This genre reflected the need of a people in a specific situation at a specific period in time." [Art Abstracts] "Down These Seen Streets A Man Must Go: Siegfried Kracauer, Hollywood's Terror Films and the Spatiality of Film Noir." New German Critique: An Interdisciplinary Journal of German Studies. One reason for their popularity is their attempt to replace reason with subtle fantasies.
" (with Michael Krause) / Niels Kruger -- A story from a Berliner courtyard / Katarina Peters -- Excerpt from an interview with Katarina Peters / Masud Rajai -- Die Alten Filme / Andreas Dohler.
The Weimar cinema was considered as an avant-garde involving figures such as Hans Richter, Walter Ruttmann and Lotte Reiniger.
The transition of the Weimar cinema to Nazi cinema was influenced by modernism.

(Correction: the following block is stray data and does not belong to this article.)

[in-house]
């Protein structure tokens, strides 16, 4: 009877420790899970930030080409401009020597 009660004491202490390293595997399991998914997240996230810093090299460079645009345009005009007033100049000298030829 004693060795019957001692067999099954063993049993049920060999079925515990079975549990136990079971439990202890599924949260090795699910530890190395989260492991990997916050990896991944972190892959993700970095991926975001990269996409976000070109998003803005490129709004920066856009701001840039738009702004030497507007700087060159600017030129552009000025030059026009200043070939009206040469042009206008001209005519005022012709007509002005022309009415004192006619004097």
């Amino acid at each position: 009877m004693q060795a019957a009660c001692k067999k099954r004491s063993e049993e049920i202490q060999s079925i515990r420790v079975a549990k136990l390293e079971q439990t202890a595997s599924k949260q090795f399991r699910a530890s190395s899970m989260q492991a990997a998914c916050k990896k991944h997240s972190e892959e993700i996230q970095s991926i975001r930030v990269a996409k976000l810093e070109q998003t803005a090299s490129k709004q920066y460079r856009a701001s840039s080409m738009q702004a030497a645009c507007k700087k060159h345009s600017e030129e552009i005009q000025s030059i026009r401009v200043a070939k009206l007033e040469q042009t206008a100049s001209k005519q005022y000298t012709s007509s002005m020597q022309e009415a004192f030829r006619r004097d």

This genre involved Germany's own attempt to come to terms with the war and Nazism, and the film reached back past the vulgarity and kitsch of Nazi film to the period of classical German cinema of the 1920s, the Expressionist era, where the crooked streets and painted shadows of Expressionism have become reality in Germany's ruined cities.
The Trummerfilm died out in the 1950s with the onslaught of the Cold War and the division of Germany. "History played a role in the popularity of Nazi entertainment films.
Traditional German figures become outsiders while the foreigner assumes more of a German identity. Bessel: Alternative Memories of the Great War in German War Films of the Late 1920s." History & Memory: Studies in Representations of the Past, vol. Both the Soviet and the British-American authorities recognized the German public's need for information and entertainment through film, for reasons that included showing films from their own countries to reeducate the brainwashed German Volk and documenting the war crimes of the German nation.